Have you seen the movie Rainman or a television show and think you know all there is to know about autism? Think again. People who have the disorder called autism may be “very autistic” or “not very autistic.” They may be smart, verbal and have autism or mentally retarded, speak only a bit or not at all and have autism. Because the range of symptoms is so broad, autism is considered a spectrum disorder. The most noteworthy symptom that all people who have this disorder share is a difficulty with social communication (i.e. conversation, eye contact, empathy, etc.).
World Autism Awareness Day (WAAD) will be celebrated on April 2nd as it has been every year since it was adopted by the United Nations in 2007. Its purpose: to shine a light on autism as a growing global health crisis. According to the Autism Society, here’s how “growing” a health crisis it is:
· 1 percent of the population of children in the U.S. ages 3-17 have an autism spectrum disorder.
· Its prevalence is estimated at 1 in 88 births.
· 1 to 1.5 million Americans live with an autism spectrum disorder.
· It is the fastest-growing developmental disability with a 10 – 17 % annual growth.
· It has a $60 billion annual cost.
· 60% of costs are in adult services.
· The cost of lifelong care can be reduced by 2/3 with early diagnosis and intervention.
· In 10 years, the annual cost will be $200-400 billion.
Indeed, the Autism Society estimates that “the lifetime cost of caring for a child with autism ranges from $3.5 million to $5 million, and that the United States is facing almost $90 billion annually in costs for autism (this figure includes research, insurance costs and non-covered expenses, Medicaid waivers for autism, educational spending, housing, transportation, employment, in addition to related therapeutic services and caregiver costs).”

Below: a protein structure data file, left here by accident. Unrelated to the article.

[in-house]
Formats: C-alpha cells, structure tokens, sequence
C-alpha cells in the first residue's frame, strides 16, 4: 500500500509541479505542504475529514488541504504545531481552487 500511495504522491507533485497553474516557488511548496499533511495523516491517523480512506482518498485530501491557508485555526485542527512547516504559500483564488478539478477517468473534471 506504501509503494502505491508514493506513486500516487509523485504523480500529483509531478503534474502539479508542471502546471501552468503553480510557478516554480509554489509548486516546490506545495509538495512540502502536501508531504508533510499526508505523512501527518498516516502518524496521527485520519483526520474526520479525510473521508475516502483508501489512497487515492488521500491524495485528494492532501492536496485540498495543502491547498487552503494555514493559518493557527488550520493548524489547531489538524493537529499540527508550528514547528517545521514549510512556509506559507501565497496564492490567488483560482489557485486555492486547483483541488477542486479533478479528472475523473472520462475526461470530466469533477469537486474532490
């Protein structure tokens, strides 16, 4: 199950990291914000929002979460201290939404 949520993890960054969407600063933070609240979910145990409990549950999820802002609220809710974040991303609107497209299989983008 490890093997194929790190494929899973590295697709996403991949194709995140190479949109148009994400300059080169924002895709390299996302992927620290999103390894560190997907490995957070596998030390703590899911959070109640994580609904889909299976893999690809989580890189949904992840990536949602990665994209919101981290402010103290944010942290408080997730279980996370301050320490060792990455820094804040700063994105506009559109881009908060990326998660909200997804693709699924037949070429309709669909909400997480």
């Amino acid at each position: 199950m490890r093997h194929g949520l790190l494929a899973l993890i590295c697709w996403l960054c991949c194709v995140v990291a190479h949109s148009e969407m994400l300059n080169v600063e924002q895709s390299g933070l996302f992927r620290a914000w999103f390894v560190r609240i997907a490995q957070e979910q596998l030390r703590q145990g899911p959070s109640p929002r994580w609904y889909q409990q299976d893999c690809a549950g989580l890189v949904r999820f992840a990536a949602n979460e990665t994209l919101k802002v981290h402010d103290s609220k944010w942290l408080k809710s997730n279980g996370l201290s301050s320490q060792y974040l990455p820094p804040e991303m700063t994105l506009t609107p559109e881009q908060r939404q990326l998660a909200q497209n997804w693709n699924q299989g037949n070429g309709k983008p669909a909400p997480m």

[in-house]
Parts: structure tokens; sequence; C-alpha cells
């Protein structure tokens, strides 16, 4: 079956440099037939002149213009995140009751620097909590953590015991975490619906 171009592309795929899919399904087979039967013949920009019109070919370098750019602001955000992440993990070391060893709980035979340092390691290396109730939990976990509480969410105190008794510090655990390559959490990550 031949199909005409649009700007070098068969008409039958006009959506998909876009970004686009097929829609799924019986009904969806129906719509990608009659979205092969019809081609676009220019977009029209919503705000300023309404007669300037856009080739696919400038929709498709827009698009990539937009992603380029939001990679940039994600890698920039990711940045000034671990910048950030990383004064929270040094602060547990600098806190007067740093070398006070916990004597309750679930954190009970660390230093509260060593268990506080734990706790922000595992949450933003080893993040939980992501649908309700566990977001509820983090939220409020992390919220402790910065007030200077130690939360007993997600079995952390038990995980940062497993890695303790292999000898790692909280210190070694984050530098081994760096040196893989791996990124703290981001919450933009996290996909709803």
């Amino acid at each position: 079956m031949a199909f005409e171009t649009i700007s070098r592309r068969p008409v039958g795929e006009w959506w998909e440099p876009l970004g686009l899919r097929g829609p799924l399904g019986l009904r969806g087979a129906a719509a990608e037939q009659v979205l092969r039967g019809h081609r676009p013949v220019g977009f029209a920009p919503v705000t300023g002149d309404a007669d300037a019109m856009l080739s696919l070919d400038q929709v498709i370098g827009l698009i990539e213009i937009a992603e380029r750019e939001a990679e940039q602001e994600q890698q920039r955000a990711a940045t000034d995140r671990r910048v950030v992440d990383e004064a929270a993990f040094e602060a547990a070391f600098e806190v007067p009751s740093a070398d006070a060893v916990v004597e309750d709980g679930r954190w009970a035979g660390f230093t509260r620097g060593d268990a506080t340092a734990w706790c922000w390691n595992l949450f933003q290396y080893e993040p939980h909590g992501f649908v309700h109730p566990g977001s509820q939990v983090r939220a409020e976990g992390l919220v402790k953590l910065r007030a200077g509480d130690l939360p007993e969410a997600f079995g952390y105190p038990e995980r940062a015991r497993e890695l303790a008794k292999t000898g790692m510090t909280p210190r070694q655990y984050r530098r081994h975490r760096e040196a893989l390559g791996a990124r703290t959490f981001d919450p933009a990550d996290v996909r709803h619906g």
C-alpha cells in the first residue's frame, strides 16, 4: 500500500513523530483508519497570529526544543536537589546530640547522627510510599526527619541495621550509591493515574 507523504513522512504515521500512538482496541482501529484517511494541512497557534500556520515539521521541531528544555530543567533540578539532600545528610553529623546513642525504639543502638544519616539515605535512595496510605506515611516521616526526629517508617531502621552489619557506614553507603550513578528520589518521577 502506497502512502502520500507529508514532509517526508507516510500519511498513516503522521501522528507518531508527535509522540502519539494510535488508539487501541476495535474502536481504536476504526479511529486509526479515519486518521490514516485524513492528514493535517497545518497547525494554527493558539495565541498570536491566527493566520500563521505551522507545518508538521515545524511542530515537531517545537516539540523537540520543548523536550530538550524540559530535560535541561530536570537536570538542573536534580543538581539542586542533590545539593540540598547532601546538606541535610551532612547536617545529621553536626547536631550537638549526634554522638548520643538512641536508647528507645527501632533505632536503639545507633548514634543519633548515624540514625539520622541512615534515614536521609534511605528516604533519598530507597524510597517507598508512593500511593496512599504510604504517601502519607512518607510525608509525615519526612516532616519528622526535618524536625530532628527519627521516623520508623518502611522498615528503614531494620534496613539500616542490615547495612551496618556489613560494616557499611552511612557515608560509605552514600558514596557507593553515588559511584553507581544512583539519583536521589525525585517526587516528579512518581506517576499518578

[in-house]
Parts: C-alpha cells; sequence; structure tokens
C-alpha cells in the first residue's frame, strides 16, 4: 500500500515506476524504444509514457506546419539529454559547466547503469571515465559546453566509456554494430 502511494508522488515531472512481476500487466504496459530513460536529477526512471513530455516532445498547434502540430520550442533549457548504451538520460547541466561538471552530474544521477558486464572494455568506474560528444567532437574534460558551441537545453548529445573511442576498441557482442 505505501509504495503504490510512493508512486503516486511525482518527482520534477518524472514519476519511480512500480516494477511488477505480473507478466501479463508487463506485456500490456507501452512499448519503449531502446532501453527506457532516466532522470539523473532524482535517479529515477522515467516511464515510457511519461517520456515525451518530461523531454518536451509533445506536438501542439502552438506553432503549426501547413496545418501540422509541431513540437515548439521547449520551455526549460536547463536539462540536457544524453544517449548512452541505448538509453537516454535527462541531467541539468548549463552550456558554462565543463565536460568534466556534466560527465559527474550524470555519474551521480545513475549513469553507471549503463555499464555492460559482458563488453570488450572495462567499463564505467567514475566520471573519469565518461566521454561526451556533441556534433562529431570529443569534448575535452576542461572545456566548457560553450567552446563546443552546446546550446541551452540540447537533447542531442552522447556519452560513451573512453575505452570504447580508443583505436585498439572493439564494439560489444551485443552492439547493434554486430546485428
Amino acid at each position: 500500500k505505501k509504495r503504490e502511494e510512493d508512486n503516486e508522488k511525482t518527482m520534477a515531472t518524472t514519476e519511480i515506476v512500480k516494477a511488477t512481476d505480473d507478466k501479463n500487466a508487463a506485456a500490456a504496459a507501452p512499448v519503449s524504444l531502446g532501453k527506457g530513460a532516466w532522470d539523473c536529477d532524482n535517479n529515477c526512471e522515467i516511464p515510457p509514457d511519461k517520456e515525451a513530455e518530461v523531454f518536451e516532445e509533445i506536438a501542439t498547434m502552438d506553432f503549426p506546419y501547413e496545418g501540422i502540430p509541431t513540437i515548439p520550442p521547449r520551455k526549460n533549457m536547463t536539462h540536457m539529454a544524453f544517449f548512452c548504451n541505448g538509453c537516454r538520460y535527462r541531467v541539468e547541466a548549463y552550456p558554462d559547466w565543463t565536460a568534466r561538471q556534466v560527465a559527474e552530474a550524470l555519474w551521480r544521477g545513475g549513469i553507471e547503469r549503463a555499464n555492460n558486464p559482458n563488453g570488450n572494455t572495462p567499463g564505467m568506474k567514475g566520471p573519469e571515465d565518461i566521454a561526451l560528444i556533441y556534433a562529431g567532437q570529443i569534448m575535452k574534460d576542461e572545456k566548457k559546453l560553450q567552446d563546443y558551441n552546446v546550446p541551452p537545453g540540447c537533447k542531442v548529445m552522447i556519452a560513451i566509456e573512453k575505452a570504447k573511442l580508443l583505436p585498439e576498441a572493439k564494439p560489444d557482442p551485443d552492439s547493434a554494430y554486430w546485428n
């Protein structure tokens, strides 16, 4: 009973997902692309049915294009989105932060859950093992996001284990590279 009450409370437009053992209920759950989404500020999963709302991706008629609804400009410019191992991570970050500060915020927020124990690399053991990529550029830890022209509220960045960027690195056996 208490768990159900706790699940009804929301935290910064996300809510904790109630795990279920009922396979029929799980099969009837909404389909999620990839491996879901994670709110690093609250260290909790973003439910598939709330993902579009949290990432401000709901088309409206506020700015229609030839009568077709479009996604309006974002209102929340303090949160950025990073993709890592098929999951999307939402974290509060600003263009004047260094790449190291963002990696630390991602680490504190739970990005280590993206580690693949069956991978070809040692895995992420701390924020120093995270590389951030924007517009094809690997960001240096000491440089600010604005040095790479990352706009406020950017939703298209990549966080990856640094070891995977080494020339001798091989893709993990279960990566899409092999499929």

World Autism Day activities will be celebrated throughout the month of April as it remembers the unique talents and skills of individuals who have autism. So how can you help a person with autism? According to the folks at Autism Initiatives (www.autisminitiatives.org):
· When talking with them, use visual cues. For example, when visiting my nephew who just happens to have autism, I show him pictures on my phone to help him process what I’m talking about.
· Break down what you’re saying into chunks, examine what you’re saying (speak literally, not figuratively), and give them time to process the information.
· Give them choices and let them communicate what they want. Repeat the choices if necessary.
· Establish and follow their routines.
Most of all, try to understand the individuals behind the autism and don’t be blinded by the disorder itself. They may think differently, but they do think.
For more information about Autism Awareness Day, visit http://liub.autismspeaks.org/welcome.
Sources for the information in this article include:
Please note that this article originally appeared on the website The Geek Parent (www.thegeekparent.com).